Vancouver Mayor Kennedy Stewart is creating a new department in the municipal government, charged with improving nightlife in the city.
The new Office for Night Time Economy will hire a full-time “Night Advocate” sometime in the fall to be in charge of the office, although Stewart didn’t specify whether they’d start before or after the municipal election on October 15.
— Kennedy Stewart (@kennedystewart) June 23, 2022
Stewart previously announced these plans as campaign promises this spring, and is now offering more specifics about his nightlife-focused agenda as the city prepares to welcome several global sporting events in the coming decade.
“Vancouver has one of the fastest growing economies in Canada, and as we attract more people and businesses to our city, growing our hospitality sector is critical to building a true 24/7 city,” Stewart said in a news release. “With The Invictus Games 2025 and now FIFA World Cup 2026 officially on the way, the new Night Office will help us to reimagine our night time economy.”
The Night Office was created with funding from the Mayor’s Office, Downtown Vancouver Business Improvement Association, Destination Vancouver, and the Hospitality Vancouver Association (HVAN). HVAN will manage the office on an interim basis.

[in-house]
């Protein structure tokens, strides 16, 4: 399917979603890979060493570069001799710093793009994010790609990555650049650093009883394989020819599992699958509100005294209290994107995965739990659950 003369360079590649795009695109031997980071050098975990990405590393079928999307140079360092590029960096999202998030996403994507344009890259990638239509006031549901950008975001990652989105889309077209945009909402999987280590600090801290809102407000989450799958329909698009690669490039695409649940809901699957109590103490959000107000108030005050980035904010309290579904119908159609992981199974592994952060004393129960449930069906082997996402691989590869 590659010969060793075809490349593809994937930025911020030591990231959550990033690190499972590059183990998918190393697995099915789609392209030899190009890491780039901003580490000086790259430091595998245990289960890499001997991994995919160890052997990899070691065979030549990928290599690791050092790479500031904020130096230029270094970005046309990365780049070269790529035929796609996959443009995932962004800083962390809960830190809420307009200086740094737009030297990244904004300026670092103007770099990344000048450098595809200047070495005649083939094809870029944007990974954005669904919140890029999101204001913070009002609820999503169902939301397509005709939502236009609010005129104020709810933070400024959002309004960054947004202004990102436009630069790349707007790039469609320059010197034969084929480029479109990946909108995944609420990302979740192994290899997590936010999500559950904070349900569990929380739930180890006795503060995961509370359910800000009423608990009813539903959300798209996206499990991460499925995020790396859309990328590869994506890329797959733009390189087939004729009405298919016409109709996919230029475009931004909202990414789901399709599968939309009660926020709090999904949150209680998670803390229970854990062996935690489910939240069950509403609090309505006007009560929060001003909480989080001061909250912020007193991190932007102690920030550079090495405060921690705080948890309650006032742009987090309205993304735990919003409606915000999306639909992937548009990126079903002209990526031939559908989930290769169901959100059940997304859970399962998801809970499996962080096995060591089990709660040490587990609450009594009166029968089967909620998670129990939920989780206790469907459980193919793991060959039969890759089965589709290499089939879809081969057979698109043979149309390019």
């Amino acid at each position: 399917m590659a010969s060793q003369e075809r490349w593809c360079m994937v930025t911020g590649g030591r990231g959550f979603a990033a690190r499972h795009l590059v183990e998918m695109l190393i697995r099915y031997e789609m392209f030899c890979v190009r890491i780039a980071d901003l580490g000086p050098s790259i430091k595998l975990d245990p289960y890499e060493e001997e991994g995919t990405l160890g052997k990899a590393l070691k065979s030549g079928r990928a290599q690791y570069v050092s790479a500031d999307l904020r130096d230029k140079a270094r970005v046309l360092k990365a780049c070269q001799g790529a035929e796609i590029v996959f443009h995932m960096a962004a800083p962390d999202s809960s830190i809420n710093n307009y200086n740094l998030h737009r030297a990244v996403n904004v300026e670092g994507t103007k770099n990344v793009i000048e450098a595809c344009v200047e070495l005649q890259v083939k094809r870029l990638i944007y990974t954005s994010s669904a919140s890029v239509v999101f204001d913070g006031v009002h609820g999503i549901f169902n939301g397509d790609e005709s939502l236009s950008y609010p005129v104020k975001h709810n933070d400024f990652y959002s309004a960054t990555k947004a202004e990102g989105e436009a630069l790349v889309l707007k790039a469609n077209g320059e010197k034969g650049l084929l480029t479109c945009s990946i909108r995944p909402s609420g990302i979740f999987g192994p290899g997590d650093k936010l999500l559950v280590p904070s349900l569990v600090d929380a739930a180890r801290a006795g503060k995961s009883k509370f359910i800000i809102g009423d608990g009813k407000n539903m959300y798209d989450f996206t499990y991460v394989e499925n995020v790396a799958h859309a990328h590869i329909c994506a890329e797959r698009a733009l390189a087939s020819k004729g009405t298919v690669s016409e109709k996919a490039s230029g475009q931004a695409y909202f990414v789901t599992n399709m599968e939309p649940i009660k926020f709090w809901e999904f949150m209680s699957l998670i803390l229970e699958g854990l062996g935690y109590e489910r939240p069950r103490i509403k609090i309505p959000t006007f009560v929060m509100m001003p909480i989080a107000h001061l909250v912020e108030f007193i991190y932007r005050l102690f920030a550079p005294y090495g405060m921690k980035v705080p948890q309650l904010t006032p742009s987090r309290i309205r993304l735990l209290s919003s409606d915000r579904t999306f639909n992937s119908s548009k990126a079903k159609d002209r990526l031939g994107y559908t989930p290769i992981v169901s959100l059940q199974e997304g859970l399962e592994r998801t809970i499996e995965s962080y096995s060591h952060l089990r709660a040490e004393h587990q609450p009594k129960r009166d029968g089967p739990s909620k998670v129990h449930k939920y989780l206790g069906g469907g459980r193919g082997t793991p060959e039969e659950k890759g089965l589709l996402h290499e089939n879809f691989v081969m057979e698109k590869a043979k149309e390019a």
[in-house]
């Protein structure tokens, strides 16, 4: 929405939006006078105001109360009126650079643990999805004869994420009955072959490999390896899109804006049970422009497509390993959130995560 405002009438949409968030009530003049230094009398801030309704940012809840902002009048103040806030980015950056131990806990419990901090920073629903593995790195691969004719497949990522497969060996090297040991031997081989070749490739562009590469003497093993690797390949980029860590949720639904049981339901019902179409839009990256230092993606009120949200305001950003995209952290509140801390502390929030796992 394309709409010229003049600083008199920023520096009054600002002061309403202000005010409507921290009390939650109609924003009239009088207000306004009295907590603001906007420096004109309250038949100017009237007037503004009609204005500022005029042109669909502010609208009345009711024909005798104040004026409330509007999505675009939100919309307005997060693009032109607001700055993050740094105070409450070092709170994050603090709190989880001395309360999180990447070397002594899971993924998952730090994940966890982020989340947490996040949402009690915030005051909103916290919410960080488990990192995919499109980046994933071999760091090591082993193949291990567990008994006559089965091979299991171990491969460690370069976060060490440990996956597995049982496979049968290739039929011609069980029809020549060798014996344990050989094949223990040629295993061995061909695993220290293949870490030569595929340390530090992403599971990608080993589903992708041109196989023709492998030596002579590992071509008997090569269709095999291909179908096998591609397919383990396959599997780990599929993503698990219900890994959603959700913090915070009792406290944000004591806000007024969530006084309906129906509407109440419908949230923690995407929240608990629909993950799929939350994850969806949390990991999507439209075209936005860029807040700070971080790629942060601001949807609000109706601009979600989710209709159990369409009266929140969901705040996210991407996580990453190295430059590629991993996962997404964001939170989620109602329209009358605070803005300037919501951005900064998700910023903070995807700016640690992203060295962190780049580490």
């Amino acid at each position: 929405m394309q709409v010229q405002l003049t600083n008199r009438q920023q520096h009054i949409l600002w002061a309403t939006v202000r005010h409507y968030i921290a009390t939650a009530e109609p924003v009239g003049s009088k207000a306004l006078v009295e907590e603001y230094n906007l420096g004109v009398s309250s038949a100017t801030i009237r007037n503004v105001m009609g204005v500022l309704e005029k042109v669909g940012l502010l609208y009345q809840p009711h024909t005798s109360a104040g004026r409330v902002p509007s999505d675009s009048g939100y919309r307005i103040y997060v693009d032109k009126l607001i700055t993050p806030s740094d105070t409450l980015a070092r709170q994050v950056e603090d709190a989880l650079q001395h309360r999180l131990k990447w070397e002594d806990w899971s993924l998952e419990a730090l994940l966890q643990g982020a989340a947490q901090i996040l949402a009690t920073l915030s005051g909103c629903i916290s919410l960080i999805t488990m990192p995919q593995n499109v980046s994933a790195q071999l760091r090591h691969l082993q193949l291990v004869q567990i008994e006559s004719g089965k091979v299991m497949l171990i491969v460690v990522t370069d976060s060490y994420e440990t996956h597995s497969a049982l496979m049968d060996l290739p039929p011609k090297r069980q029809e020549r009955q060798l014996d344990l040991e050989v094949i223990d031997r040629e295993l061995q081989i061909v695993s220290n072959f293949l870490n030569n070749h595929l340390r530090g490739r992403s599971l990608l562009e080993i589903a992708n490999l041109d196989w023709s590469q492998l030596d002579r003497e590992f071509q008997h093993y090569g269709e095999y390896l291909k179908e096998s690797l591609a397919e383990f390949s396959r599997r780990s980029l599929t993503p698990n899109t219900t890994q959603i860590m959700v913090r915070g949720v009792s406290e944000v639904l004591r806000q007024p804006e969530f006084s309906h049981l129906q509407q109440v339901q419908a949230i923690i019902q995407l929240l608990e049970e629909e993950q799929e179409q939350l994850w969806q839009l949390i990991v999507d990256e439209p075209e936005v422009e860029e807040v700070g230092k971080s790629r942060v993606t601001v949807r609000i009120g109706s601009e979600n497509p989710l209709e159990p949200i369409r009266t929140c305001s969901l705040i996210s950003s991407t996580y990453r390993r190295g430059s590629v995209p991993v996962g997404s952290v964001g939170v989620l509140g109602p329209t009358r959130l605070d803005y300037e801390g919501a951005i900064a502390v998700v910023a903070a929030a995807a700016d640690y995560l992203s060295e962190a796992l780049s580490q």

“Most cities have a handle on what happens 9-to-5 and leading cities like London, New York and Amsterdam benefit from having a comprehensive strategy for their night-time economy – those hours between 6 pm and 6 am that define a city’s dynamism and vitality,” said Royce Chwin, president and CEO of Destination Vancouver.
Kennedy initially announced his ideas for a Night Office and Night Advocate on June 8. He also made a campaign promise to extend bar and nightclub closures to 3 am across the city if he’s re-elected.
Several cities in the US, Europe, and Canada have already designated “might mayor” roles to help bolster the cities nightlife. Amsterdam has had a nachtburgemeester, or night mayor, since at least 2013, New York established its office in 2017, and Toronto appointed its first Night Economy Ambassador in 2019.
Vancouver City Councillor Lisa Dominato was the first to propose bringing a night mayor to Vancouver in 2019. The city has long had a “no fun city” reputation, and Dominato’s motion said a position dedicated to improving nightlife could boost the economy, attract tourism, and improve late-night transportation options.
It appears Mayor Stewart is now spearheading the campaign for a dedicated nightlife office now that pandemic restrictions have eased and high-profile tourism events are on the horizon.